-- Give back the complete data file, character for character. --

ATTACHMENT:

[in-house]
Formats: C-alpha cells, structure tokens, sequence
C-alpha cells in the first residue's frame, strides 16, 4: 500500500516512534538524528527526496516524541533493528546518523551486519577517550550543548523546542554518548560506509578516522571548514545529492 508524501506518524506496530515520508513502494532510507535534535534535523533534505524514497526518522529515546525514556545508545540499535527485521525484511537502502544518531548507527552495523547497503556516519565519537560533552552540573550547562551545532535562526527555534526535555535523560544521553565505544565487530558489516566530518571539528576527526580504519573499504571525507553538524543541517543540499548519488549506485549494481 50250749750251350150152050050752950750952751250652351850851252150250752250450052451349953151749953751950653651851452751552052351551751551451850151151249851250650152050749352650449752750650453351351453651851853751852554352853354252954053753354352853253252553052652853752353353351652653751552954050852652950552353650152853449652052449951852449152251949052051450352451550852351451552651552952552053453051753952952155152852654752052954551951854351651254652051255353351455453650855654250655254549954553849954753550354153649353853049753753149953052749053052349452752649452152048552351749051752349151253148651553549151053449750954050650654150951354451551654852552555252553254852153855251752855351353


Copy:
[in-house]
Formats: C-alpha cells, structure tokens, sequence
C-alpha cells in the first residue's frame, strides 16, 4: 500500500516512534538524528527526496516524541533493528546518523551486519577517550550543548523546542554518548560506509578516522571548514545529492 508524501506518524506496530515520508513502494532510507535534535534535523533534505524514497526518522529515546525514556545508545540499535527485521525484511537502502544518531548507527552495523547497503556516519565519537560533552552540573550547562551545532535562526527555534526535555535523560544521553565505544565487530558489516566530518571539528576527526580504519573499504571525507553538524543541517543540499548519488549506485549494481 50250749750251350150152050050752950750952751250652351850851252150250752250450052451349953151749953751950653651851452751552052351551751551451850151151249851250650152050749352650449752750650453351351453651851853751852554352853354252954053753354352853253252553052652853752353353351652653751552954050852652950552353650152853449652052449951852449152251949052051450352451550852351451552651552952552053453051753952952155152852654752052954551951854351651254652051255353351455453650855654250655254549954553849954753550354153649353853049753753149953052749053052349452752649452152048552351749051752349151253148651553549151053449750954050650654150951354451551654852552555252553254852153855251752855351353